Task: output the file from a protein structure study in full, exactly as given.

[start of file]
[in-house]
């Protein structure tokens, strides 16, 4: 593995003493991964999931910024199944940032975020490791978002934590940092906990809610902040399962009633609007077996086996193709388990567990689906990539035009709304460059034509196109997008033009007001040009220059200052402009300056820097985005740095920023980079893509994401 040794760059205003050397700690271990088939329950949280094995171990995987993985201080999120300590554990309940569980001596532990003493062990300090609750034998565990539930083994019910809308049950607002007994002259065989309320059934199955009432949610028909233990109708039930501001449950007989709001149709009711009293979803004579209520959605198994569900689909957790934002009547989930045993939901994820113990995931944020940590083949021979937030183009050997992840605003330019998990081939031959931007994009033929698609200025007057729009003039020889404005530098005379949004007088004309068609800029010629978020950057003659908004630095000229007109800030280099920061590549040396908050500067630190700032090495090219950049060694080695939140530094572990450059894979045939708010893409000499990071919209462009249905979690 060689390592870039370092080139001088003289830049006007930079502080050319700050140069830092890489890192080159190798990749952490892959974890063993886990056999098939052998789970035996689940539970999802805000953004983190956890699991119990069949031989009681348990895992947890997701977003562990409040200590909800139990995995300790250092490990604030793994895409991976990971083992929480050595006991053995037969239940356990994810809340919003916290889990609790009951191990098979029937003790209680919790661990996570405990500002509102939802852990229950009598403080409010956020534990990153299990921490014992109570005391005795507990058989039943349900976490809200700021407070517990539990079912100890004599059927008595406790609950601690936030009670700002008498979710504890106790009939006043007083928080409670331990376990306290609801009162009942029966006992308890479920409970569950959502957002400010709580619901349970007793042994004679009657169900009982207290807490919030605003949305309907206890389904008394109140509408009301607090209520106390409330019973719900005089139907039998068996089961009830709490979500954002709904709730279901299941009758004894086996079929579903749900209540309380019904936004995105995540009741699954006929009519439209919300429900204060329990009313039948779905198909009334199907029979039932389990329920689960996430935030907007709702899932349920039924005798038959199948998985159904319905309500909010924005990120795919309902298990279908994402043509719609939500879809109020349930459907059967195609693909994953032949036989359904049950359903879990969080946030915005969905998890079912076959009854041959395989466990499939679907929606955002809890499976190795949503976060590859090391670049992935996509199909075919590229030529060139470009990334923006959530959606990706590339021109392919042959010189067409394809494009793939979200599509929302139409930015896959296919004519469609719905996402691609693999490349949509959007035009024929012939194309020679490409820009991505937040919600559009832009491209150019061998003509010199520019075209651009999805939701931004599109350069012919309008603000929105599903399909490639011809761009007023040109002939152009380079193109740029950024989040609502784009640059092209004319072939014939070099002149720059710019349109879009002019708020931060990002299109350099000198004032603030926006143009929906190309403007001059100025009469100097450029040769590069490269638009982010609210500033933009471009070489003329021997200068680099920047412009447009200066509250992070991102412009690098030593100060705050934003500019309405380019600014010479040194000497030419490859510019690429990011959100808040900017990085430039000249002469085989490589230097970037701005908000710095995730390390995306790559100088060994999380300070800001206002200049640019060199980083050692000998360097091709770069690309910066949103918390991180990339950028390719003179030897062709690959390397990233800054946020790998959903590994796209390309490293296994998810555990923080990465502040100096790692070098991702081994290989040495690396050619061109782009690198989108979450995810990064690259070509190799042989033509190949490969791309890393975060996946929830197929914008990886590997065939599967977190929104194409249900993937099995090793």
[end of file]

[in-house]
């Protein structure tokens, strides 16, 4: 593995003493991964999931910024199944940032975020490791978002934590940092906990809610902040399962009633609007077996086996193709388990567990689906990539035009709304460059034509196109997008033009007001040009220059200052402009300056820097985005740095920023980079893509994401 040794760059205003050397700690271990088939329950949280094995171990995987993985201080999120300590554990309940569980001596532990003493062990300090609750034998565990539930083994019910809308049950607002007994002259065989309320059934199955009432949610028909233990109708039930501001449950007989709001149709009711009293979803004579209520959605198994569900689909957790934002009547989930045993939901994820113990995931944020940590083949021979937030183009050997992840605003330019998990081939031959931007994009033929698609200025007057729009003039020889404005530098005379949004007088004309068609800029010629978020950057003659908004630095000229007109800030280099920061590549040396908050500067630190700032090495090219950049060694080695939140530094572990450059894979045939708010893409000499990071919209462009249905979690 060689390592870039370092080139001088003289830049006007930079502080050319700050140069830092890489890192080159190798990749952490892959974890063993886990056999098939052998789970035996689940539970999802805000953004983190956890699991119990069949031989009681348990895992947890997701977003562990409040200590909800139990995995300790250092490990604030793994895409991976990971083992929480050595006991053995037969239940356990994810809340919003916290889990609790009951191990098979029937003790209680919790661990996570405990500002509102939802852990229950009598403080409010956020534990990153299990921490014992109570005391005795507990058989039943349900976490809200700021407070517990539990079912100890004599059927008595406790609950601690936030009670700002008498979710504890106790009939006043007083928080409670331990376990306290609801009162009942029966006992308890479920409970569950959502957002400010709580619901349970007793042994004679009657169900009982207290807490919030605003949305309907206890389904008394109140509408009301607090209520106390409330019973719900005089139907039998068996089961009830709490979500954002709904709730279901299941009758004894086996079929579903749900209540309380019904936004995105995540009741699954006929009519439209919300429900204060329990009313039948779905198909009334199907029979039932389990329920689960996430935030907007709702899932349920039924005798038959199948998985159904319905309500909010924005990120795919309902298990279908994402043509719609939500879809109020349930459907059967195609693909994953032949036989359904049950359903879990969080946030915005969905998890079912076959009854041959395989466990499939679907929606955002809890499976190795949503976060590859090391670049992935996509199909075919590229030529060139470009990334923006959530959606990706590339021109392919042959010189067409394809494009793939979200599509929302139409930015896959296919004519469609719905996402691609693999490349949509959007035009024929012939194309020679490409820009991505937040919600559009832009491209150019061998003509010199520019075209651009999805939701931004599109350069012919309008603000929105599903399909490639011809761009007023040109002939152009380079193109740029950024989040609502784009640059092209004319072939014939070099002149720059710019349109879009002019708020931060990002299109350099000198004032603030926006143009929906190309403007001059100025009469100097450029040769590069490269638009982010609210500033933009471009070489003329021997200068680099920047412009447009200066509250992070991102412009690098030593100060705050934003500019309405380019600014010479040194000497030419490859510019690429990011959100808040900017990085430039000249002469085989490589230097970037701005908000710095995730390390995306790559100088060994999380300070800001206002200049640019060199980083050692000998360097091709770069690309910066949103918390991180990339950028390719003179030897062709690959390397990233800054946020790998959903590994796209390309490293296994998810555990923080990465502040100096790692070098991702081994290989040495690396050619061109782009690198989108979450995810990064690259070509190799042989033509190949490969791309890393975060996946929830197929914008990886590997065939599967977190929104194409249900993937099995090793």